I guess Harvey Dent got it right: you either die a hero or live long enough to see yourself become the villain.



2 thoughts on “Making Sense of Penn State

  1. This wasn’t just a “former employee” It was a man who had an office in the athletic dept, keys to all the athletic buildings, and basically unlimited access to the football program, the football program that was controlled by Joe Paterno. If he was truly this paragon of leadership and morality that you equivocators are claiming him to be, he would have actually taken action. Simply doing the bare minimum that is required of him in his position is not doing the right thing. Simply telling his “boss” (who was one of his former players) and then never following up on the issue is not doing the right thing. Allowing a man, who you know has been seen doing horrible things to children in your football team locker room, to continue to have access to your facilities and bring children around your program is not doing the right thing.
    Paterno and McQueary both had either direct knowledge or constructive knowledge of what was going on with Sandusky, the fact that neither took positive steps to stop it and prevent it from happening again shows their moral cowardice.
    Winning football games does not make a person a leader, not getting caught breaking the rules of the NCAA does not make Joe Paterno a role model. Not stopping the rape and abuse of numerous little boys when they had the opportunity does make all those at Penn State who were complicit a fine example of what is wrong with society today. After all there are millions of dollars and a football teams reputation on the line; it’s obviously better to pass the buck to another than to stand up and risk speaking out against one of your own.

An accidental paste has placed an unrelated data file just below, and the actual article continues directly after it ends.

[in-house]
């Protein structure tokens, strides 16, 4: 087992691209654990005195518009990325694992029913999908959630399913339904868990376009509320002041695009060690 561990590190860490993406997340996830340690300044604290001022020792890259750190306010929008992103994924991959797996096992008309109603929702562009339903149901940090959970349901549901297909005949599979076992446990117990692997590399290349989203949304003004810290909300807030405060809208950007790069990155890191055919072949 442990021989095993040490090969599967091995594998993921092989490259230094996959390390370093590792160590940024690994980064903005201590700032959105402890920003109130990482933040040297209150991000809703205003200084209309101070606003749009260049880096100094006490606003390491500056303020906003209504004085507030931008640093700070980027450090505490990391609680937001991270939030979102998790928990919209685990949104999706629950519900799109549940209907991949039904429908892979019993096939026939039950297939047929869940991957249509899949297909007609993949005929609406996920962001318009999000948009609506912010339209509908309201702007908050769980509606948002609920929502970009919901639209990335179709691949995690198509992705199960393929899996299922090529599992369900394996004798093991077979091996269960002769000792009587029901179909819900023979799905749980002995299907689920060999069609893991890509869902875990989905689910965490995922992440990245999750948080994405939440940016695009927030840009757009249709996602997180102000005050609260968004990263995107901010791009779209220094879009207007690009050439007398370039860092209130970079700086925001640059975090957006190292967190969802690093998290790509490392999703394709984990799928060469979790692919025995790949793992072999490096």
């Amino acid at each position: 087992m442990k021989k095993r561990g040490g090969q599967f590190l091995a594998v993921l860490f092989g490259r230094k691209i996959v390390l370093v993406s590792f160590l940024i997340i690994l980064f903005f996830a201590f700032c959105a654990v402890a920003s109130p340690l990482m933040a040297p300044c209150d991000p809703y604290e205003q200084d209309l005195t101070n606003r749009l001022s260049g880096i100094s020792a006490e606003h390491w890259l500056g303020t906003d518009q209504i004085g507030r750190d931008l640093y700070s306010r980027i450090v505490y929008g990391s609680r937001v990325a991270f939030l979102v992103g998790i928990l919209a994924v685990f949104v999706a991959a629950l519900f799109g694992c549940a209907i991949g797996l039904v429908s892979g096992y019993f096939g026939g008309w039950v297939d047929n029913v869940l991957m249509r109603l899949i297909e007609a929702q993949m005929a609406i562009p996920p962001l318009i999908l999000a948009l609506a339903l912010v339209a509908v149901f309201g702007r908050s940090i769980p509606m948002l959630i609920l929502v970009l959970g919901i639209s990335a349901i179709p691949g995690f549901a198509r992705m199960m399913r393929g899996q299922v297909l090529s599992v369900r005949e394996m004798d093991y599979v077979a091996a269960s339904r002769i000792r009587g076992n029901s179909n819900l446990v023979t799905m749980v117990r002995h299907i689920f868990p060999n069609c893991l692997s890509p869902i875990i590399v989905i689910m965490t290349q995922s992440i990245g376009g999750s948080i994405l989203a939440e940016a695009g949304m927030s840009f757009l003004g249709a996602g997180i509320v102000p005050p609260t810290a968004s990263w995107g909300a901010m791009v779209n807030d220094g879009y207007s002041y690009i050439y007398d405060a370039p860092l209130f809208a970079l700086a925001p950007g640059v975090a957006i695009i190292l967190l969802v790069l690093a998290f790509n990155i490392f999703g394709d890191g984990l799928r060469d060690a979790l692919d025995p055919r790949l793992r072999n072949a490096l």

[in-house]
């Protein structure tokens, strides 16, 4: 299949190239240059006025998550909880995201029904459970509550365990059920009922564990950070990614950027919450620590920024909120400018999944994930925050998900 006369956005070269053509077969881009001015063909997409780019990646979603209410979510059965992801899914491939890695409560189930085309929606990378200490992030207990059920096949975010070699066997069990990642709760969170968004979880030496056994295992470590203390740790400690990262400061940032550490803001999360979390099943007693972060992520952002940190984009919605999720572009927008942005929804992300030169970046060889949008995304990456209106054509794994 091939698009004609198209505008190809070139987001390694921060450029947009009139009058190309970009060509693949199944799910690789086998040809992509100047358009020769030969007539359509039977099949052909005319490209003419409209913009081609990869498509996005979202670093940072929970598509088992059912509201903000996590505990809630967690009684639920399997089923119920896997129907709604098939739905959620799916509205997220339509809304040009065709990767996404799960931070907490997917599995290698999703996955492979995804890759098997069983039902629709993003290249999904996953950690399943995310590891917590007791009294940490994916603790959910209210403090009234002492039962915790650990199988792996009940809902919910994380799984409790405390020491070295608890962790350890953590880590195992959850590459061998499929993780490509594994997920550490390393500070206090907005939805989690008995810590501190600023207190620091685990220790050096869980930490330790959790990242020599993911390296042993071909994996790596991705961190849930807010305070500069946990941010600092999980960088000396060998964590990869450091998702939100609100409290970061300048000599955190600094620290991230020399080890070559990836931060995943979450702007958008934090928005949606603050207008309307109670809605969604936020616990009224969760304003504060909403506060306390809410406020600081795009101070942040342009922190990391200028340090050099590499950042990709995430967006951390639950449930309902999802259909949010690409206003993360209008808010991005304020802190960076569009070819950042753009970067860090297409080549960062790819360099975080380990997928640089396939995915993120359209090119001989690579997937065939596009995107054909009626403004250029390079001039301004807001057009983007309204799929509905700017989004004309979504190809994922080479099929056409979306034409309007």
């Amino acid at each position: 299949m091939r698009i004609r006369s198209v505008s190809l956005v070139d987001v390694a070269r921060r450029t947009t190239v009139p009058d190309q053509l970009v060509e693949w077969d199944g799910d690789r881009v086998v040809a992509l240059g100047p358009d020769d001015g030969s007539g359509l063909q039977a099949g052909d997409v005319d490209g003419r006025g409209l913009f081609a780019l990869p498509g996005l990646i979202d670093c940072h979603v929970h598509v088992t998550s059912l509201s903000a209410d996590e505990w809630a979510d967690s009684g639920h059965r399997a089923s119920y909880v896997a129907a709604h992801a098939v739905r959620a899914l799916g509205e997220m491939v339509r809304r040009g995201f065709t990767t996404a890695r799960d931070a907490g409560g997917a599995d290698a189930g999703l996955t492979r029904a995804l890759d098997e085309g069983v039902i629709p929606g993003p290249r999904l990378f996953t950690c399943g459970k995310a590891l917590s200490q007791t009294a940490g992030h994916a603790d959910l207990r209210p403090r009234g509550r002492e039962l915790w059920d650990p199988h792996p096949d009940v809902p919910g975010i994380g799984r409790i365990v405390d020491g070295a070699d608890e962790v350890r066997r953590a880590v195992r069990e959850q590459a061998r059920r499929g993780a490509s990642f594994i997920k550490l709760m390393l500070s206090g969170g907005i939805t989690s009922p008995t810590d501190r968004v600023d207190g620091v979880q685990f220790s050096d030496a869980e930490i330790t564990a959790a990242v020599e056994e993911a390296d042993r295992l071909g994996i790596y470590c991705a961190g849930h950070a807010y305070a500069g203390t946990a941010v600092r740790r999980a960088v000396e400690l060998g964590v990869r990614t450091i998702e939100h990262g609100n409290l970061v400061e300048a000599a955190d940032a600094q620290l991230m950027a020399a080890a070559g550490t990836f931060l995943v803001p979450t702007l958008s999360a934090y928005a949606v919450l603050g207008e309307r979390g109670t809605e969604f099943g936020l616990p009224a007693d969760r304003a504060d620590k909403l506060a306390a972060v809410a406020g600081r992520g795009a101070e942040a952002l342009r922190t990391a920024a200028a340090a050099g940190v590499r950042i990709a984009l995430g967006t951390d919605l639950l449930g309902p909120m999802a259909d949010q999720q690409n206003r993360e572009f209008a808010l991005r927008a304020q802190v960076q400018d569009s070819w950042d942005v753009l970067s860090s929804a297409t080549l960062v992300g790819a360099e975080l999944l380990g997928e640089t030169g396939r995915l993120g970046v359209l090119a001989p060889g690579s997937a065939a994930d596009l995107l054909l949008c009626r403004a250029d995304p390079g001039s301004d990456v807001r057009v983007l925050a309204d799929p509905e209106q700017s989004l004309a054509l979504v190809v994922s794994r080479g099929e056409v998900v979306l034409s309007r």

• JDM,

      Thank you for your feedback, I really appreciate it. I am not saying that Joe Paterno did the right thing here. I am not saying he shouldn’t lose his job. I am merely commenting on how this man is going to be remembered for the wrong thing when he has done such good for football, especially college football. What does not sit well with me is that this seems like a knee jerk reaction to public pressure by the board of trustees, and they fired him with a late night phone call. Paterno gave that university 46 years of service and has done so much for the Happy Valley community that he deserved a better sending off than a bunch of suits covering their own tails. He deserved a full investigation into his role, focused on the truth, not the rumors that the press is flinging around. If that meant he should be fired, do it to the man’s face.

      I also can’t make sense of the fact that McQueary, the man with the first hand knowledge, is still on the staff. The easy answer is that he did his job in passing the information to Paterno. But if that is the excuse, then why did Paterno get fired? He did his job, he passed the information along to those whose job it was to regulate who had access to the program and the facilities. This further lends to my belief that Paterno is just as much a scapegoat as a man in the wrong.